King's Audience Hall
Just going further to the south one can see the largest basement of a building among the ruins. The entrance is facing north. The southern side of this hall, has a staircase raising from the ground level.
Near by a small square chamber called under ground chamber below the ground level can be seen. It was used by the kings to discuss secret matters.
Just going a few steps to the east, a platform of 36 feet high will catch the eyes of the visitor. It is called Throne platform. This platform facing north has different scenes depicting processions of horses, camels, elephants, soldiers, dancing girls on the basement walls. Some part of the western side, beautifully finished sculpture in chlorite stone and flight of steps can be seen. It was from this side that the king ascended the platform during festivals. On the east side, a small chamber with two flights of steps on the north and south of the platform can be seen. Since it played a prominent part during the celebration of Navaratri Festival, it is called 'Mahanavami Dibba' or 'Dasara Dibba', Paes states that it was erected by Krishnadevaraya after his victory over Udayagiri in 1513 AD.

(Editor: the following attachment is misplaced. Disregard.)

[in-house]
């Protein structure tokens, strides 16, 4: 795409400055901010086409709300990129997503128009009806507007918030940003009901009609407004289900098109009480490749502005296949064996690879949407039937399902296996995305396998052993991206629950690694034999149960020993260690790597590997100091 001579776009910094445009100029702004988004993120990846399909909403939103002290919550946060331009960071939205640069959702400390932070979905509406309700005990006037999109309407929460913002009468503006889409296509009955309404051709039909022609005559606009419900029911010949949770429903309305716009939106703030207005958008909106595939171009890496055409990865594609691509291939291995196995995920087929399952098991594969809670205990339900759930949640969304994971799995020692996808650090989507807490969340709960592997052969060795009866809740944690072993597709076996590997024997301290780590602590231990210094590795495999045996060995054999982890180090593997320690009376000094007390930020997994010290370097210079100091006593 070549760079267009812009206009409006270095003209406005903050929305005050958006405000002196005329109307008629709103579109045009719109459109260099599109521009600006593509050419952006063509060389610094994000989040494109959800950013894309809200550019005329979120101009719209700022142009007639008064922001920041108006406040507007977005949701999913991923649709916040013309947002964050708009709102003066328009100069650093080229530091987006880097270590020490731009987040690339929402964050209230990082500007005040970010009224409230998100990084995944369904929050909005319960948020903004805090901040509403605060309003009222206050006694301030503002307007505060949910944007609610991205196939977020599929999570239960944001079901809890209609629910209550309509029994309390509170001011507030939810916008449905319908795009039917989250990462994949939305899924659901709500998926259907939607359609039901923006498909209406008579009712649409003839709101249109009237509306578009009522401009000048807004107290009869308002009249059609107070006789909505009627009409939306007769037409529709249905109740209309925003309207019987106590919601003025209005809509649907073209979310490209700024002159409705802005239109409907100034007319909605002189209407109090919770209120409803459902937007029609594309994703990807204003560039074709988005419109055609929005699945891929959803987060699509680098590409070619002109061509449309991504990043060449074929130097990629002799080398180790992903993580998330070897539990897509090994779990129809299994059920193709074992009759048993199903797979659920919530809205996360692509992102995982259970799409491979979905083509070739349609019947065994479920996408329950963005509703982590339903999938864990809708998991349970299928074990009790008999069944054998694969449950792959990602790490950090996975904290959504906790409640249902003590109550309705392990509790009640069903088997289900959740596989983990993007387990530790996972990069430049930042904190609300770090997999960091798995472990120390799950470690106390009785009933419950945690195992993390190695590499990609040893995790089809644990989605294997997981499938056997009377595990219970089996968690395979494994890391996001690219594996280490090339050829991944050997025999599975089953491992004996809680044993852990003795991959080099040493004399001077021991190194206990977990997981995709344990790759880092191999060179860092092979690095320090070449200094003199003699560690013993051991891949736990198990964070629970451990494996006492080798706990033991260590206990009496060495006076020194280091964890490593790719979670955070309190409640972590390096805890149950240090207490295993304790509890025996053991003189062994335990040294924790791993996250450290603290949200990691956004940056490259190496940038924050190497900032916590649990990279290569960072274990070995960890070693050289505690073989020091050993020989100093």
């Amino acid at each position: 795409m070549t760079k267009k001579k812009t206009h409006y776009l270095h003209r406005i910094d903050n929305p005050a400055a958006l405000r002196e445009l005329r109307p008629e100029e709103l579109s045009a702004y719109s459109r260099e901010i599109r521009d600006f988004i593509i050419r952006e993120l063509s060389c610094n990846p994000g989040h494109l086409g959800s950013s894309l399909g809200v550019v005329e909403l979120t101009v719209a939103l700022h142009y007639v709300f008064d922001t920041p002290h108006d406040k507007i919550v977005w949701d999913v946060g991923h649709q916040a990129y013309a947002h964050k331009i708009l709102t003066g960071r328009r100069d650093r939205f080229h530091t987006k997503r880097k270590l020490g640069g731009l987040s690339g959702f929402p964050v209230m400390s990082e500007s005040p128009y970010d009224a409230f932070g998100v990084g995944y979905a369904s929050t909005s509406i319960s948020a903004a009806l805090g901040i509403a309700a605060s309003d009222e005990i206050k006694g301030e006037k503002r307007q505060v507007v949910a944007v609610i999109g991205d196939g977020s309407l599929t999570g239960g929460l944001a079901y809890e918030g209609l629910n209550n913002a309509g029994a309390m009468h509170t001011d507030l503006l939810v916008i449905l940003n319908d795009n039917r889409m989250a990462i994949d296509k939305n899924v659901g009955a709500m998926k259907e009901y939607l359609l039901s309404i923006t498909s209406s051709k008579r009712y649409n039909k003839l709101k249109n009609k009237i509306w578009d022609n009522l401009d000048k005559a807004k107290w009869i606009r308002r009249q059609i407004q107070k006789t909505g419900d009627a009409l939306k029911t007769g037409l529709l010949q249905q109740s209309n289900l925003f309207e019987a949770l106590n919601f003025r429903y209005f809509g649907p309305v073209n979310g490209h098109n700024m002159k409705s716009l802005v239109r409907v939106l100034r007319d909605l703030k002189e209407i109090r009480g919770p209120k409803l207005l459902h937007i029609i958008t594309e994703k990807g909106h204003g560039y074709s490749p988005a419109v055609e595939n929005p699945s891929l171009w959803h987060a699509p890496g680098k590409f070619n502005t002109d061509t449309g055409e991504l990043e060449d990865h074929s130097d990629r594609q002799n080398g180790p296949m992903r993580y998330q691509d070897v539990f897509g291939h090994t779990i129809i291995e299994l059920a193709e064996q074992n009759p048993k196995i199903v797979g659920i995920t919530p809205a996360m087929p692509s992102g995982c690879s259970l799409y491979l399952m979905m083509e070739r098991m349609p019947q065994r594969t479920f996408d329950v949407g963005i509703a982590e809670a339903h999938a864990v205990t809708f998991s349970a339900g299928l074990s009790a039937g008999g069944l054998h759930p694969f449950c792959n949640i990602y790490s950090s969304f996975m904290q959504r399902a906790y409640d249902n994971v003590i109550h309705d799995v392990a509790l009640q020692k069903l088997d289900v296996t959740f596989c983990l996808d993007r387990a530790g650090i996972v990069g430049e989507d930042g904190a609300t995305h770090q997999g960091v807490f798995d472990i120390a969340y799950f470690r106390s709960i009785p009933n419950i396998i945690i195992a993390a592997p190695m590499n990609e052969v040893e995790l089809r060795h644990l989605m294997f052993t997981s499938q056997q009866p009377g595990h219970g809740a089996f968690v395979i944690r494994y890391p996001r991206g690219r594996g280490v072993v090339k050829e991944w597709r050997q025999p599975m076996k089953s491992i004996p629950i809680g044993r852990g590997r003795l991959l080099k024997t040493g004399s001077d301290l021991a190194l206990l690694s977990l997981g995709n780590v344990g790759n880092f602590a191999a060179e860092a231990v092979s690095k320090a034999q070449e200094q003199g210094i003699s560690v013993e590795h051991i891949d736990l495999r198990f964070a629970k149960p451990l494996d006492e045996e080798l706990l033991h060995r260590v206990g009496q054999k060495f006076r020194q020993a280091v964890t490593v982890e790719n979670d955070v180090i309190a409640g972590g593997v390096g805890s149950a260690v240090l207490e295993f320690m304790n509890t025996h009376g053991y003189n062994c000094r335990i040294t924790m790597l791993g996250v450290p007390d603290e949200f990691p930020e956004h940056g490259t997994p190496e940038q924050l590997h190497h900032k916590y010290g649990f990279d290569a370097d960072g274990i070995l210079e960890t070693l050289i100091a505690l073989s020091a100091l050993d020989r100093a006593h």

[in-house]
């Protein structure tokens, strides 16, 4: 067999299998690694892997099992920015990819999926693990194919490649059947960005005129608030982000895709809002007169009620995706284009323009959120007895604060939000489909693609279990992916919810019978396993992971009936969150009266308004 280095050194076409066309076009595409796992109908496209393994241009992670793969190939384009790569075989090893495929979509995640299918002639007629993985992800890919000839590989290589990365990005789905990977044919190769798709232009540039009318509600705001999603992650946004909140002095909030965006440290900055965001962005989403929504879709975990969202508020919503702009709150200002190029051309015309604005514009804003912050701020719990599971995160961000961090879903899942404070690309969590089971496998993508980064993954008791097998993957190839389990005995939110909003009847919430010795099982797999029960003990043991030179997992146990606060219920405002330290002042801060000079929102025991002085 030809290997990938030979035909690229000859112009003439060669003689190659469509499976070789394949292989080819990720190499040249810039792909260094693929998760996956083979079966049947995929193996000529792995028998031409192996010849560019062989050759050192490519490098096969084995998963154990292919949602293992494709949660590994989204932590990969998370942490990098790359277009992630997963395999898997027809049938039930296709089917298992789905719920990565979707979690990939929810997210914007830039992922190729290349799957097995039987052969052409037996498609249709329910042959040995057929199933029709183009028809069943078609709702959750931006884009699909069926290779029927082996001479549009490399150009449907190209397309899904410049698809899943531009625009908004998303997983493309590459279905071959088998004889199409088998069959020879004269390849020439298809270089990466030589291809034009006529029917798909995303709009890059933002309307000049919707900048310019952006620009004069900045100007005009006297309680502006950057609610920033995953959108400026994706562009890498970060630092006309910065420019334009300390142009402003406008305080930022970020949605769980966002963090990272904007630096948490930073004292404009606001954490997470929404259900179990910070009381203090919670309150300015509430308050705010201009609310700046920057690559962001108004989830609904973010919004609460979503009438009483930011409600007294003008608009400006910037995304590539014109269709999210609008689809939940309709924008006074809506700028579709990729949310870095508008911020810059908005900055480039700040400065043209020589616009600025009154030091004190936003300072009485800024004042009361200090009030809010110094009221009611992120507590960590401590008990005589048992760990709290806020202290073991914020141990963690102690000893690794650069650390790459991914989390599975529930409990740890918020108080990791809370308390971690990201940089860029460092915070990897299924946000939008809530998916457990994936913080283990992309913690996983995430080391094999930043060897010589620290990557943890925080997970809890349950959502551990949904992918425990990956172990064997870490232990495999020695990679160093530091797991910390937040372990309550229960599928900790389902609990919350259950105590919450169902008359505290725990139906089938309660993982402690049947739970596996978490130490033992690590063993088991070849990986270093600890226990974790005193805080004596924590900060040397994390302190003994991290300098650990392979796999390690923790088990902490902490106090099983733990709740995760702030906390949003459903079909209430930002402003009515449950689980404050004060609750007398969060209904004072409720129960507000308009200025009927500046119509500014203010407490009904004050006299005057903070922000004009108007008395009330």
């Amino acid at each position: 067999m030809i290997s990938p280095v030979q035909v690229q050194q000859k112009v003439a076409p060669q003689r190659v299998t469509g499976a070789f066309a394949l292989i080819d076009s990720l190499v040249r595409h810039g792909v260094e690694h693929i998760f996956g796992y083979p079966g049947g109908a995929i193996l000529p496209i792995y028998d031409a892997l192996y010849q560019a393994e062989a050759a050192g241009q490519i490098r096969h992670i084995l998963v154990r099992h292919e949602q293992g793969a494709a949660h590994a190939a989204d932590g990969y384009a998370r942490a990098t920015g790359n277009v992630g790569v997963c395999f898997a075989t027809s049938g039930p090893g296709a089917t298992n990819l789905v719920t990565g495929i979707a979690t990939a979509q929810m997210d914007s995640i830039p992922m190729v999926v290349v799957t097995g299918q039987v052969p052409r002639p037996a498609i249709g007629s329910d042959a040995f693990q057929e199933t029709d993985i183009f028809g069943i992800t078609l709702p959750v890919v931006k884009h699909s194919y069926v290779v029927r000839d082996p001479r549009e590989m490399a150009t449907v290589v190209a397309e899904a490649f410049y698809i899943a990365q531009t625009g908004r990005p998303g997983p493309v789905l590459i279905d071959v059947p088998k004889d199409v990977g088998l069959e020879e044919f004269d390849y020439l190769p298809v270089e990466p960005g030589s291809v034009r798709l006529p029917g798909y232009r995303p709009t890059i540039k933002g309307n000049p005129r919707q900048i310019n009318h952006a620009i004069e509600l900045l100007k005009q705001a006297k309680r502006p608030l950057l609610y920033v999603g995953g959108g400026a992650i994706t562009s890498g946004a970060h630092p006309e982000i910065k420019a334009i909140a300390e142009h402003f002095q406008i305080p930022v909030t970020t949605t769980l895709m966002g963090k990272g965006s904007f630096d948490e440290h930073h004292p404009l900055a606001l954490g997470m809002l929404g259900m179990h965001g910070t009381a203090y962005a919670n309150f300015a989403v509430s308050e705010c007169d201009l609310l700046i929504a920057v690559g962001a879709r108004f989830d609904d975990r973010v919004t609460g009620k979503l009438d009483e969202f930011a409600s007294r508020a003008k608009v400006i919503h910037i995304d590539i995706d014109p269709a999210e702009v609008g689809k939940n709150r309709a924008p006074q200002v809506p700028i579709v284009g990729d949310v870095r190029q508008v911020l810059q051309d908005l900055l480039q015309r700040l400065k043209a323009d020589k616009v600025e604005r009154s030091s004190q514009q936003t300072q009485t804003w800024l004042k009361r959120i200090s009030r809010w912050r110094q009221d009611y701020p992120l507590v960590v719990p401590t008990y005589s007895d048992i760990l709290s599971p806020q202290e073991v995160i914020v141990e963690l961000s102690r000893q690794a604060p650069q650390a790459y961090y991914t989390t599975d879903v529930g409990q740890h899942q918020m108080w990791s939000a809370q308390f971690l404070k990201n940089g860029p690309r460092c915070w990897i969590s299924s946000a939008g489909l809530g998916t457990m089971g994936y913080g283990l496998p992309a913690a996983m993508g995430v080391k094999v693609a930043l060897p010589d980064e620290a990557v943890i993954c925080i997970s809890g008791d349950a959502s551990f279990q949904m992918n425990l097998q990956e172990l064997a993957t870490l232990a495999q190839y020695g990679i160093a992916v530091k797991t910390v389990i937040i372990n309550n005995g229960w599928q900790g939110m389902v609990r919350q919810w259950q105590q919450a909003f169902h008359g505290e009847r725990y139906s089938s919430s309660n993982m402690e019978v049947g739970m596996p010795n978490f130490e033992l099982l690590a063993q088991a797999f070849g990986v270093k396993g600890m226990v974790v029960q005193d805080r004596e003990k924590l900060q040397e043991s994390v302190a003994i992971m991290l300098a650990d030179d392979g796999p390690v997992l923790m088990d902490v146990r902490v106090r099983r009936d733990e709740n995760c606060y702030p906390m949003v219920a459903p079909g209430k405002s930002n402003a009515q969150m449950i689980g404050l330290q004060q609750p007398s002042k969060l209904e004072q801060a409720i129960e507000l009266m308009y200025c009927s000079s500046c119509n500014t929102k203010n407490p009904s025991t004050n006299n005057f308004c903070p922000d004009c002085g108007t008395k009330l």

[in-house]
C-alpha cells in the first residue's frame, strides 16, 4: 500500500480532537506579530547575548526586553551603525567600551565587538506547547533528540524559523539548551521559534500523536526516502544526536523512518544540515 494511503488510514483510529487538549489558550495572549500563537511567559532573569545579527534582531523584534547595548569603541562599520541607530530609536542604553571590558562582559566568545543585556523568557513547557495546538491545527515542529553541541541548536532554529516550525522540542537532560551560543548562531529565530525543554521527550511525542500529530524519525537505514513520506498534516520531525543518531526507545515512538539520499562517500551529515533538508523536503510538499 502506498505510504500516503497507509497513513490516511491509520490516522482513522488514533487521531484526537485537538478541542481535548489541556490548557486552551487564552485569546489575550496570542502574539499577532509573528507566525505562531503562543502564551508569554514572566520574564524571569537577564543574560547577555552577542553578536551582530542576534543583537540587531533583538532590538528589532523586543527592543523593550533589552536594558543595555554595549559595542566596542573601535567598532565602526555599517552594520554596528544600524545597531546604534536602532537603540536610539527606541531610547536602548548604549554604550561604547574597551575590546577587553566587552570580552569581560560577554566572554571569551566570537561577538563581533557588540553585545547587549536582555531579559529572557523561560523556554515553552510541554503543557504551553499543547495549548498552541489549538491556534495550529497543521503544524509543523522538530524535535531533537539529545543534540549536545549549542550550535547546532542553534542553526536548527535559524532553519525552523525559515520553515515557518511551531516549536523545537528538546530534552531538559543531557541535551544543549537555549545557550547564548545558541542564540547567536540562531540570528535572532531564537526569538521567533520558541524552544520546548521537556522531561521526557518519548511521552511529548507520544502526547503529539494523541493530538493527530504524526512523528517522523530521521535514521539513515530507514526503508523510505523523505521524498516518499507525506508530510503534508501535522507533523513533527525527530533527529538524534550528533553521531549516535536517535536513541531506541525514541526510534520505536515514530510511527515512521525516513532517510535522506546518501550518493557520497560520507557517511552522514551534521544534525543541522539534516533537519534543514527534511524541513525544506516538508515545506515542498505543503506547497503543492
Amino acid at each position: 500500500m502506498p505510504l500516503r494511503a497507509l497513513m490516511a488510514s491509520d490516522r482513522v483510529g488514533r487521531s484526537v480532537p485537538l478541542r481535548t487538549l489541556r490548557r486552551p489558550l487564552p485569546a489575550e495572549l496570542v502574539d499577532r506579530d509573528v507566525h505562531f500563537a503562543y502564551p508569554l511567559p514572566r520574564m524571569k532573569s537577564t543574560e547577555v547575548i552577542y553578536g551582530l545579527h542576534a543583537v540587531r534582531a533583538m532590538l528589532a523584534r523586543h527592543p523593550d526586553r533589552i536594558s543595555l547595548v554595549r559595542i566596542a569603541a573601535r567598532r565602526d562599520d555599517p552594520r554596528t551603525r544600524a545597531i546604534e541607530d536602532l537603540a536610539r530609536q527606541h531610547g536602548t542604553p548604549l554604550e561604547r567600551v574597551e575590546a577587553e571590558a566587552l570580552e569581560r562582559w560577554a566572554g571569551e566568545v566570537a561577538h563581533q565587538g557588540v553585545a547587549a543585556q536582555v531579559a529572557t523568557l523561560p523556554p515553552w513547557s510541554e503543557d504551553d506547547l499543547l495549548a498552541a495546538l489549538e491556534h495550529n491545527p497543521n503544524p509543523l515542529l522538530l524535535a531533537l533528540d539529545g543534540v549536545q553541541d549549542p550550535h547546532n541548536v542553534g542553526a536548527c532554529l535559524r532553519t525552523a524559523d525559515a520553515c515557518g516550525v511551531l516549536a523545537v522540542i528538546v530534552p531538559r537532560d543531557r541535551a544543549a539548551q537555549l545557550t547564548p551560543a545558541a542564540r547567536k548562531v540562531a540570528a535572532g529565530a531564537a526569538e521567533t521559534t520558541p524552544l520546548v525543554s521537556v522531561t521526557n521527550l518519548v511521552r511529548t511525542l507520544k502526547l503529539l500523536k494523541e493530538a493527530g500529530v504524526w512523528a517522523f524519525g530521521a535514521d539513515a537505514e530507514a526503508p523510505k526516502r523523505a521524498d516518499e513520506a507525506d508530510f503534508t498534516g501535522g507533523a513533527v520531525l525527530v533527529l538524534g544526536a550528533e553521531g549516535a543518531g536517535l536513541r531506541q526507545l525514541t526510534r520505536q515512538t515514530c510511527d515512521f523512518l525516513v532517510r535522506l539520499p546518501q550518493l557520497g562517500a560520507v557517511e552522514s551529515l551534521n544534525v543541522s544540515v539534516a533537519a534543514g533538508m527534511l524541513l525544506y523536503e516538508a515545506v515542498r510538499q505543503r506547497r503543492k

Well with Steps (Puskarani)
Just going to the south-west of Mahanavami dibba, a stone water channel 5 feet above the ground level can be seen. If the visitor goes nearer, a decorated well in black slab stone with steps on all sides can be seen. This is one of the latest discoveries in the excavation.
Just to the north wall of the Mahanavami Dibba, a huge stone door now set up by the road side can be seen. It is a remarkable piece of work from a single stone. It is so beautiful that even bolt sockets have been carved in the doors.
Just moving further towards Kamalapur, one can see the building with plain wall surrounded by a narrow moat. It is queen's bath. In the centre of this building a small swimming bath can be seen. Around this an arched corridor with balconies with stucco work can be seen.
Octagonal Water Pavilion & Bhojana Sala
After queens bath, visitors can move towards Hampi (north side) by cement road. Within walkable distance, on the road side (right side) one can see the Octagonal Water Pavilion - a large eight sided structure with a monolithic trough in the middle.
Just opposite side of the road, one can see a channel lined with granite slabs on both sides. The green chlorite slabs are set horizontally and carved with circular shallow depressions large and small dishes for taking food by pilgrims. Some of them are like banana leaf.